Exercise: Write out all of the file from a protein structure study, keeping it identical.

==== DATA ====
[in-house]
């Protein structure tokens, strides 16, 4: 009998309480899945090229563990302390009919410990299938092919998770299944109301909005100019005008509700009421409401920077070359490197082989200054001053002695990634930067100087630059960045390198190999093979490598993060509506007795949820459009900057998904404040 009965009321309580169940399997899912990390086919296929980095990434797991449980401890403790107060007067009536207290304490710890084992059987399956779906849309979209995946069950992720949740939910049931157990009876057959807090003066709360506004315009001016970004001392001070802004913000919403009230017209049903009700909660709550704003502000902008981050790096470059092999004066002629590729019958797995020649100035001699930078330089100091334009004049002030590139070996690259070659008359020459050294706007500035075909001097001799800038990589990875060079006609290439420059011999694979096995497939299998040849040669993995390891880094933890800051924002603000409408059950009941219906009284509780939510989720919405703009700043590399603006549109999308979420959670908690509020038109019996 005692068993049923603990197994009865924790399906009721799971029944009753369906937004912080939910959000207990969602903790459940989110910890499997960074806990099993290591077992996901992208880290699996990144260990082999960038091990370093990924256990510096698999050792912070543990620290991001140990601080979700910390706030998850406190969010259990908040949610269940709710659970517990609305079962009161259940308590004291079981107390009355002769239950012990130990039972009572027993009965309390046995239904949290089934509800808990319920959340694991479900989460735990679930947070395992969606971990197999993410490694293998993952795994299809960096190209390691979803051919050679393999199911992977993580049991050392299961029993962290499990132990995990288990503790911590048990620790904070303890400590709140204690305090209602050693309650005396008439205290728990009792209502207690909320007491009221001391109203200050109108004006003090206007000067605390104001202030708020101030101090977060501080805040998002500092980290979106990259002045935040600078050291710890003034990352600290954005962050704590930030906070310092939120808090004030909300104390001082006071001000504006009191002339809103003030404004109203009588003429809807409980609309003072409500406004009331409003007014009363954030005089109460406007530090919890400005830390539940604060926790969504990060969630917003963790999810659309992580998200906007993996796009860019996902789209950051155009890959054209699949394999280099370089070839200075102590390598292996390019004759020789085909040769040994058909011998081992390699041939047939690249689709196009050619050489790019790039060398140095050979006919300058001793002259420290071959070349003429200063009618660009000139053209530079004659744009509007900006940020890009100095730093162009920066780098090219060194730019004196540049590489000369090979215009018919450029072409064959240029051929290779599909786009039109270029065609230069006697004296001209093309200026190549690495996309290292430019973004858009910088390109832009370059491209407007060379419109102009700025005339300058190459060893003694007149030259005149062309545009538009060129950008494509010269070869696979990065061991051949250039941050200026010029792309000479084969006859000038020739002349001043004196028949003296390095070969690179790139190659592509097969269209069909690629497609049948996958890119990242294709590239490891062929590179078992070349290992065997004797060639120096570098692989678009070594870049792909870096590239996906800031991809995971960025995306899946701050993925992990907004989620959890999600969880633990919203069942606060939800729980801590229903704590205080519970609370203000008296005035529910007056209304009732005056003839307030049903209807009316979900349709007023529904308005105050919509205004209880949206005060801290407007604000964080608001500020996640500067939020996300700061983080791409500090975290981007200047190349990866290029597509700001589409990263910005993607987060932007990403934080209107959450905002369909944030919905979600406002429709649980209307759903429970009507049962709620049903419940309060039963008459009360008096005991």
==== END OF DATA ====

[in-house]
């Protein structure tokens, strides 16, 4: 009998309480899945090229563990302390009919410990299938092919998770299944109301909005100019005008509700009421409401920077070359490197082989200054001053002695990634930067100087630059960045390198190999093979490598993060509506007795949820459009900057998904404040 009965009321309580169940399997899912990390086919296929980095990434797991449980401890403790107060007067009536207290304490710890084992059987399956779906849309979209995946069950992720949740939910049931157990009876057959807090003066709360506004315009001016970004001392001070802004913000919403009230017209049903009700909660709550704003502000902008981050790096470059092999004066002629590729019958797995020649100035001699930078330089100091334009004049002030590139070996690259070659008359020459050294706007500035075909001097001799800038990589990875060079006609290439420059011999694979096995497939299998040849040669993995390891880094933890800051924002603000409408059950009941219906009284509780939510989720919405703009700043590399603006549109999308979420959670908690509020038109019996 005692068993049923603990197994009865924790399906009721799971029944009753369906937004912080939910959000207990969602903790459940989110910890499997960074806990099993290591077992996901992208880290699996990144260990082999960038091990370093990924256990510096698999050792912070543990620290991001140990601080979700910390706030998850406190969010259990908040949610269940709710659970517990609305079962009161259940308590004291079981107390009355002769239950012990130990039972009572027993009965309390046995239904949290089934509800808990319920959340694991479900989460735990679930947070395992969606971990197999993410490694293998993952795994299809960096190209390691979803051919050679393999199911992977993580049991050392299961029993962290499990132990995990288990503790911590048990620790904070303890400590709140204690305090209602050693309650005396008439205290728990009792209502207690909320007491009221001391109203200050109108004006003090206007000067605390104001202030708020101030101090977060501080805040998002500092980290979106990259002045935040600078050291710890003034990352600290954005962050704590930030906070310092939120808090004030909300104390001082006071001000504006009191002339809103003030404004109203009588003429809807409980609309003072409500406004009331409003007014009363954030005089109460406007530090919890400005830390539940604060926790969504990060969630917003963790999810659309992580998200906007993996796009860019996902789209950051155009890959054209699949394999280099370089070839200075102590390598292996390019004759020789085909040769040994058909011998081992390699041939047939690249689709196009050619050489790019790039060398140095050979006919300058001793002259420290071959070349003429200063009618660009000139053209530079004659744009509007900006940020890009100095730093162009920066780098090219060194730019004196540049590489000369090979215009018919450029072409064959240029051929290779599909786009039109270029065609230069006697004296001209093309200026190549690495996309290292430019973004858009910088390109832009370059491209407007060379419109102009700025005339300058190459060893003694007149030259005149062309545009538009060129950008494509010269070869696979990065061991051949250039941050200026010029792309000479084969006859000038020739002349001043004196028949003296390095070969690179790139190659592509097969269209069909690629497609049948996958890119990242294709590239490891062929590179078992070349290992065997004797060639120096570098692989678009070594870049792909870096590239996906800031991809995971960025995306899946701050993925992990907004989620959890999600969880633990919203069942606060939800729980801590229903704590205080519970609370203000008296005035529910007056209304009732005056003839307030049903209807009316979900349709007023529904308005105050919509205004209880949206005060801290407007604000964080608001500020996640500067939020996300700061983080791409500090975290981007200047190349990866290029597509700001589409990263910005993607987060932007990403934080209107959450905002369909944030919905979600406002429709649980209307759903429970009507049962709620049903419940309060039963008459009360008096005991």